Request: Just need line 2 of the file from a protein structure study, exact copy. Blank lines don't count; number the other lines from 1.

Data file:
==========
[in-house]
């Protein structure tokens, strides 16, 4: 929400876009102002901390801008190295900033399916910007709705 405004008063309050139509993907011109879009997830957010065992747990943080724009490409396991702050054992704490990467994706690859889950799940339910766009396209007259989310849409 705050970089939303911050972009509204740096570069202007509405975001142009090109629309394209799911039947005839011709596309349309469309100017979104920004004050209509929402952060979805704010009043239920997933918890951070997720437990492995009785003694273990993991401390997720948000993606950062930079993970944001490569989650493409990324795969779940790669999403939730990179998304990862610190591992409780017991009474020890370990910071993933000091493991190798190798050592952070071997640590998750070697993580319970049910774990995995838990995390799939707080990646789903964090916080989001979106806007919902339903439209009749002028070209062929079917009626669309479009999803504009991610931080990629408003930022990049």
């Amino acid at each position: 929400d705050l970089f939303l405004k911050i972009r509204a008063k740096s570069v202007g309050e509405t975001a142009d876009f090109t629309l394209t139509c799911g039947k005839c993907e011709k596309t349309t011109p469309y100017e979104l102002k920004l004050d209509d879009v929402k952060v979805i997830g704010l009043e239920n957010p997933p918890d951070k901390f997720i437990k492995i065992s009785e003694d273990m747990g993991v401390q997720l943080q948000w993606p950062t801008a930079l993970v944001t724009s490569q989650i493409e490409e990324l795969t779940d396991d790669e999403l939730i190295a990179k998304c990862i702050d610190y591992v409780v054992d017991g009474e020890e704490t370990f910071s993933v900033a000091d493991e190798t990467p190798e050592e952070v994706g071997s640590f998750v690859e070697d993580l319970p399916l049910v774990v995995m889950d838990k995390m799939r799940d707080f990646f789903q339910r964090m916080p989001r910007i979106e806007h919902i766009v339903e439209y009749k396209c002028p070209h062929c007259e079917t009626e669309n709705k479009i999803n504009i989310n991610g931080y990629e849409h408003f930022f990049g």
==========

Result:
């Protein structure tokens, strides 16, 4: 929400876009102002901390801008190295900033399916910007709705 405004008063309050139509993907011109879009997830957010065992747990943080724009490409396991702050054992704490990467994706690859889950799940339910766009396209007259989310849409 705050970089939303911050972009509204740096570069202007509405975001142009090109629309394209799911039947005839011709596309349309469309100017979104920004004050209509929402952060979805704010009043239920997933918890951070997720437990492995009785003694273990993991401390997720948000993606950062930079993970944001490569989650493409990324795969779940790669999403939730990179998304990862610190591992409780017991009474020890370990910071993933000091493991190798190798050592952070071997640590998750070697993580319970049910774990995995838990995390799939707080990646789903964090916080989001979106806007919902339903439209009749002028070209062929079917009626669309479009999803504009991610931080990629408003930022990049």